Critical Illinois 2020 census efforts underway

It's being called perhaps the most important census in Illinois history and efforts are gearing up to try to make sure every person in the state is counted. 

Several hundred non-profits, community groups, and politicians packed a ballroom in Burr Ridge to game plan Illinois’ efforts to count every head in the state.

"It’s a big effort,” said Marilyn Sanders, Census Director, Chicago region. “It's one that only takes place every 10 years. It allows your voice to be heard, to be counted in the 2020 census."

It couldn't be more critical for Illinois, which is bleeding population and in danger of losing two congressional seats and billions of dollars in federal revenue.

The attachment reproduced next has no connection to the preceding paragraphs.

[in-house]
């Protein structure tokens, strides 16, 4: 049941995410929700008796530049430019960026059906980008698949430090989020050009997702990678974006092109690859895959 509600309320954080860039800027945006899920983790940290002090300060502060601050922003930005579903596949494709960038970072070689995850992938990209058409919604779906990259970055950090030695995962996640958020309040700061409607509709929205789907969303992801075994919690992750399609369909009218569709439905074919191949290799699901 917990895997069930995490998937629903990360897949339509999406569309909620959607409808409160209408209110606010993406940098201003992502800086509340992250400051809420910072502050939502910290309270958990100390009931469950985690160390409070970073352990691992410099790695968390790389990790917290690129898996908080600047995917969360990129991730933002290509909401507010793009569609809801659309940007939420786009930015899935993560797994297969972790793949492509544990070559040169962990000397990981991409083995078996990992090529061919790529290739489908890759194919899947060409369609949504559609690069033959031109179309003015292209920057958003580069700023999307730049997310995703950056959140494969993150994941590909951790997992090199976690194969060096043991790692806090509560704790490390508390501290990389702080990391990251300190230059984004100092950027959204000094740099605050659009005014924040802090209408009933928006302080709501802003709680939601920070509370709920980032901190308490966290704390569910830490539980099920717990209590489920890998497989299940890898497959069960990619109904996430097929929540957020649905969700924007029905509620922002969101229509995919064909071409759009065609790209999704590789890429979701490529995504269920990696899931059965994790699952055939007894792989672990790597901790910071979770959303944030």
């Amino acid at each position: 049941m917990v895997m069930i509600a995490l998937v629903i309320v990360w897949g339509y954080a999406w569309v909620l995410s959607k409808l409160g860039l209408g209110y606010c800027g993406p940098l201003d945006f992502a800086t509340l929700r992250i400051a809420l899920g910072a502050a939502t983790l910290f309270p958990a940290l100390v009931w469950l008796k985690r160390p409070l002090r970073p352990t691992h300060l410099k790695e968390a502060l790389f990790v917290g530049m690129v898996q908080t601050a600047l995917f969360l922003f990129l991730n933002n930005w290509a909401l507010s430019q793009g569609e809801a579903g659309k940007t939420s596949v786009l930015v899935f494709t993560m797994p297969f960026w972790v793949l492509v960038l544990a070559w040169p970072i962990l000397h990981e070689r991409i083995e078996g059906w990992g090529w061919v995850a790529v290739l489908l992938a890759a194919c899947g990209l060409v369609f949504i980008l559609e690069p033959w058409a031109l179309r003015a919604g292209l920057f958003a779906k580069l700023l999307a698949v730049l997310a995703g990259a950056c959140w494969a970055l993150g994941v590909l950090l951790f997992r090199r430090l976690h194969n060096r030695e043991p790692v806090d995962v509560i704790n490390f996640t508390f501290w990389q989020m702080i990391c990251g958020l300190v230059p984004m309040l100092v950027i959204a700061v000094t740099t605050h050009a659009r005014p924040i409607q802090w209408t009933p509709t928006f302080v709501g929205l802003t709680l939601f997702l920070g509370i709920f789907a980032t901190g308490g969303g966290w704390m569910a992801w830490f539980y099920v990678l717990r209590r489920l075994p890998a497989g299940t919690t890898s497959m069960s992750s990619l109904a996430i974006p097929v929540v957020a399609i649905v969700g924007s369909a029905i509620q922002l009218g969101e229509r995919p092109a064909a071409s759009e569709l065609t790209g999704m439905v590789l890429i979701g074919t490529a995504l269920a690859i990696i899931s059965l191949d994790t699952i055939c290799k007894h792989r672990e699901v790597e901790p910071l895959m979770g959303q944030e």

"Illinois has a lot to lose if we don't have a fair and accurate count,” said Anita Banerji, Forefront Democracy Initiative. “We've had considerable outward migration alone in the last five years. So it's really important for us, for our federal dollars, our congressional representation."

On March 12, every household in Illinois will receive mail explaining how you can self-report online for the first time or report your information by phone.

On May 12, census takers will go into the field to knock on doors of the households that haven't responded and a final count must be on the president's desk by Dec. 31.

While the government is touting the new online census service, some political leaders are concerned it will undercount people who don't have computers or internet access.

"We're afraid that this moving to the internet, closing brick and mortar, can possibly cause people to be apprehensive and not participate,” said Stanley Moore, Cook County Commissioner. 

There's some money to be made if you want to work as a census taker. The Census Bureau has begun hiring in the Chicago area, paying wages ranging from $25 to $29 per hour.